Cargo claims are never fun. Properly filing one can be both confusing and frustrating. This is especially true when working with a freight broker to move your freight. Since freight brokerages aren’t trucking companies, many shippers simply don’t know where to turn for compensation on an over, short, and/or damaged (OS&D) load.
Too often, relationships are compromised and budgets are over-extended due to OS&D cargo mishaps. For the companies that face these issues, confusion over who to turn to for reimbursement only exacerbates the problem.
That said, the transportation industry has some very specific guidelines for how cargo claims should be handled between a shipper, their broker, and the carrier on their load.
Here at ATS Logistics, we’ve been operating as a brokerage since 1989, so we have a firm understanding of the role a broker should play in cargo claims. It’s time to share what we know with you.
Below, we’ll outline:
- What a cargo claim is
- Who is liable for cargo claims
- When a freight brokerage is liable for cargo claims
- How you can make your claim go as smoothly as possible.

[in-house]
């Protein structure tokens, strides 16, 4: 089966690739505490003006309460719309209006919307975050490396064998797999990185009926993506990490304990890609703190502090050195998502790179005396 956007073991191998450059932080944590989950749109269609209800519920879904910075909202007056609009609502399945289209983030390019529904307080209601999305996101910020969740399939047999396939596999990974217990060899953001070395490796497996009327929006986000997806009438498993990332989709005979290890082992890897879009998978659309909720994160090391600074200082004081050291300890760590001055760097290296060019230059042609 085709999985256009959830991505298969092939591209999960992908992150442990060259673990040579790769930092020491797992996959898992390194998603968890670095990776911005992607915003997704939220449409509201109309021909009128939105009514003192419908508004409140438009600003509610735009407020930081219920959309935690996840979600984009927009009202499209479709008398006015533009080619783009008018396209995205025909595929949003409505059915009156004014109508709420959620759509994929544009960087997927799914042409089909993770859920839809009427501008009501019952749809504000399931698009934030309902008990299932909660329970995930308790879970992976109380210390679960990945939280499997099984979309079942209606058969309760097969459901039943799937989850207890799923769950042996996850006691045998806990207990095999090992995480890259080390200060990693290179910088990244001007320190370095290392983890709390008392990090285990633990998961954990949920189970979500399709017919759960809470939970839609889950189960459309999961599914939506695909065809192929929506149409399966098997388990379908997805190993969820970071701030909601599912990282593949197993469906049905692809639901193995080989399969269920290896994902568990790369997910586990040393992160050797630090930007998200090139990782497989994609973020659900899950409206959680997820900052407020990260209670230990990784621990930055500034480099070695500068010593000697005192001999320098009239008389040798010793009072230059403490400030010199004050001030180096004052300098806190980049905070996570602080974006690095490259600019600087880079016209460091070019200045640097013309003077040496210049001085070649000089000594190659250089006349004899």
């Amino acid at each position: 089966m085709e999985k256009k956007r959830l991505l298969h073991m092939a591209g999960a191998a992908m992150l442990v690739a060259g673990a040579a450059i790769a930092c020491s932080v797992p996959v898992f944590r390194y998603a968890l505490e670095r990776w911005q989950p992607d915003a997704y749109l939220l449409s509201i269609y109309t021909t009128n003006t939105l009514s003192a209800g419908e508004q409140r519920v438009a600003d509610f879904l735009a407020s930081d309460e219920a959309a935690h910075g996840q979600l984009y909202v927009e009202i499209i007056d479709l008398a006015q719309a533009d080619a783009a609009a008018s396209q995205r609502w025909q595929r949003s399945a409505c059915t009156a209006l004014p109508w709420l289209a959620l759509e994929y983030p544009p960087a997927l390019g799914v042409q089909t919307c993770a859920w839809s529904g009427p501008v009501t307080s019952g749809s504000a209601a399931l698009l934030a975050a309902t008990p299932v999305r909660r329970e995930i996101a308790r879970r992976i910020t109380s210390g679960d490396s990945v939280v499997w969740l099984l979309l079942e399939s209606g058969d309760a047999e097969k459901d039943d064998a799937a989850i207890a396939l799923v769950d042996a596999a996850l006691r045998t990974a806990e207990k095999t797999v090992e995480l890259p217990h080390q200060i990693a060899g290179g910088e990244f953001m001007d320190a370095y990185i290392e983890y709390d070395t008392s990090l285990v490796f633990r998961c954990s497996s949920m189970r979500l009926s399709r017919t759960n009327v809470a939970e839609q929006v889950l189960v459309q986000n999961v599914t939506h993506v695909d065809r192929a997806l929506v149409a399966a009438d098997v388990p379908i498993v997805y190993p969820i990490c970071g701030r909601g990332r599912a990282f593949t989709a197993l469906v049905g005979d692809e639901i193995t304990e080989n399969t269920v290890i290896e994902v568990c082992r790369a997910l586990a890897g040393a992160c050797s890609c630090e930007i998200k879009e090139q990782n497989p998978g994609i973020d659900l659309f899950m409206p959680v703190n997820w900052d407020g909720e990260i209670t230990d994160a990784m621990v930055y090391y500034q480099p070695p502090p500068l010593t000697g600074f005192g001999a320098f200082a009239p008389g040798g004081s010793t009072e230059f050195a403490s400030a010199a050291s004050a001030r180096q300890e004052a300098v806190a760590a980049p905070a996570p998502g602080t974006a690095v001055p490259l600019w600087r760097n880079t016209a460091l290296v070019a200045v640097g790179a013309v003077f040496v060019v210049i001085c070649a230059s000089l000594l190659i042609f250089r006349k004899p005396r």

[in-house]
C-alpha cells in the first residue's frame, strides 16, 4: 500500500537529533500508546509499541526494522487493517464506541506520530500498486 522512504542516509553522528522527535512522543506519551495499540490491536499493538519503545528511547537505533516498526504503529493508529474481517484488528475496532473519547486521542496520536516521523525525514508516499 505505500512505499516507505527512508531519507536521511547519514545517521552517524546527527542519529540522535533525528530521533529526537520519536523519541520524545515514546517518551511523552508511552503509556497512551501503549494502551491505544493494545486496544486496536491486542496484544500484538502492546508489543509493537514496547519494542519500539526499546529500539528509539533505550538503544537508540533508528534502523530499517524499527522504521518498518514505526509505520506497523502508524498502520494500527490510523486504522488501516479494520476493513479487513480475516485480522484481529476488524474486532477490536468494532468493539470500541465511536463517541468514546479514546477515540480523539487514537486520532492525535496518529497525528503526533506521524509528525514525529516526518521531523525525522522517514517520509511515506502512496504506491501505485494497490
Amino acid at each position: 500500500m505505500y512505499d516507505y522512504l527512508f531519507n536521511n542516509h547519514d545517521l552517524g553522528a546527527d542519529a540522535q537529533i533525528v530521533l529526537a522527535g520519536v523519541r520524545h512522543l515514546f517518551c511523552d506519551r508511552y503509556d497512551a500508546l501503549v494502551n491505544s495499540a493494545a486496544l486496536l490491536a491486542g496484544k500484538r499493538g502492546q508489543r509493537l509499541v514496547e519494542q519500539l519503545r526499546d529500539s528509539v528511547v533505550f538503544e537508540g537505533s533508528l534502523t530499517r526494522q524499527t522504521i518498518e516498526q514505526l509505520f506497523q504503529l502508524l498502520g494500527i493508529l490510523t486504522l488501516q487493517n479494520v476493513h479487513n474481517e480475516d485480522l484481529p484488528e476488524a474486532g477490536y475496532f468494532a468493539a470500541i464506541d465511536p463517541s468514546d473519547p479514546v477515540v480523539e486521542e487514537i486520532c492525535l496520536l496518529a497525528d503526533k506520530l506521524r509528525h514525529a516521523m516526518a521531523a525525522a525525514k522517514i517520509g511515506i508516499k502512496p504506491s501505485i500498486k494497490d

At its conclusion, we hope to leave you with a better understanding of how cargo claims work, who you should expect to pay for damages, and what you can do to remove some pain from the claims process. Let’s get started.
What is a Cargo Claim?
A cargo claim — also called a freight claim — is a legal demand for compensation presented by a shipper or consignee to the motor carrier that transported its freight. Usually, these claims are filed if, upon arrival, a shipment is found to be over in total quantity, short in total quantity, and/or damaged in some way.
Companies have a minimum of nine months after delivery to file a cargo claim and gain compensation for any damages.
Although there are many types of claims that shippers can file — including auto liability and property damage — cargo claims are by far the most common.
Who is Liable For Cargo Claims?
According to the Carmack Amendment — the 1906 update to the Interstate Commerce Act, passed in 1877 and applied to motor carriers in 1935 — the carrier is generally liable for cargo claims, not the broker.
Instead, the liability for cargo damage falls on the party directly responsible for transporting the shipment, i.e. the carrier. By default, these individuals are closest to the product at all stages — loading, transportation and unloading — and are responsible for ensuring its condition.
To help customers and carriers avoid unnecessary liability risk and keep everyone on the same page, each shipment utilizes a bill of lading (BOL). When used correctly, all issues with a shipment — whether it’s shortages or damages — should be recorded on its BOL and signed by each party present.